Similar to performance assessment is the concept of authentic assessment. Meyer (1992) notes that performance and authentic assessments are not the same, and that a performance is "authentic" to the extent it is based on challenging and engaging tasks which resemble the context in which adults do their work. In practical terms, this means that an authentic task or assessment is one in which students are allowed adequate time to plan, to complete the work, to self-assess, to revise, and to consult with others. Meyer also contends that authentic assessments must be judged by the same kinds of criteria (standards) which are used to judge adult performance on similar tasks.

A more elaborate definition of authenticity is offered by Wiggins (1990, CLASS), who suggests that three factors determine the authenticity of an assessment: the task, the context, and the evaluation criteria. An authentic task is one which requires the student to use knowledge or skills to produce a product or complete a performance. Based on this definition, memorizing a formula would not be an authentic task; however, using the formula to solve a practical problem would be.

As for context, Wiggins suggests that there be as much realism as is possible. He maintains that the setting (including the time allowed to complete the task) should mimic or duplicate the context faced by professionals, citizens, and consumers. An examination in which the student has almost no prior knowledge of what will be asked, little time to complete the activity, and no opportunity to reflect or consult appropriate resources would not be authentic.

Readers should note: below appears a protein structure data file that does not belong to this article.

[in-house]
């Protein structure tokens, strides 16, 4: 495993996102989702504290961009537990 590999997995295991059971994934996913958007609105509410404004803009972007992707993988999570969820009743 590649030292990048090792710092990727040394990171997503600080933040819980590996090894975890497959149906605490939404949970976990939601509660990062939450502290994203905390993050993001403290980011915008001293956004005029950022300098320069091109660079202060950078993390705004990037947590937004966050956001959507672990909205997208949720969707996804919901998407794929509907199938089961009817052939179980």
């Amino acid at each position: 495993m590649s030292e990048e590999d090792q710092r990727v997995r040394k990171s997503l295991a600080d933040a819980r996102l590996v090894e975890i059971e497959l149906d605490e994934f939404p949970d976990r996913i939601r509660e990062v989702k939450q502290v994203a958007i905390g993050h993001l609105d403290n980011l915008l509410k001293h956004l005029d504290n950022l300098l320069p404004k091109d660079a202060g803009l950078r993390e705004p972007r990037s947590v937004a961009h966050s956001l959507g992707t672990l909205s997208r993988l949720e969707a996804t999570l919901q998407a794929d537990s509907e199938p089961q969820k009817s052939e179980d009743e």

Finally, Wiggins states that an authentic assessment should be judged using criteria which are similar to those used to judge adults who perform or produce. As an example, authentic criteria used to evaluate a written paper would give primary consideration to the paper's organization and ideas; mechanical errors (such as spelling, punctuation, grammar) would not be the primary focus.

What is to be made of the distinction between performance and authentic assessments? Fortier (1993) notes that authenticity is always a relative concept and that it is unrealistic to expect that an assessment will be completely authentic. For example, he points out that a driving test, even though most would define it as authentic when compared with a paper and pencil test, can never be completely such because drivers do not ordinarily have a law officer seated next to them while they drive.

In short, as the term is used in the literature, an authentic performance assessment requires students to demonstrate skills and competencies which realistically represent those needed for success in the daily lives of adults. Authentic tasks are worth repeating and practicing. They require students to apply what they know, not merely to recall or recognize information. Finally, authentic tasks are those which are judged by criteria or standards similar to those used to evaluate the efforts of adults.

Authentic Instruction and Learning

Similar to performance or authentic assessment is the term authentic learning and instruction. Although this term refers to instruction and learning, it is appropriate to discuss it within the framework of assessment because those who call for changes in either assessment or instruction maintain that assessment and instruction must be integrated. In a 1993 article in Educational Leadership, Newmann and Wehlage use the concept "authentic instruction" to describe instruction which results in significant and meaningful student achievement, in contrast with that which is trivial and useless.4

In particular, Newmann and Wehlage maintain that instruction is authentic if it helps students achieve three broad goals: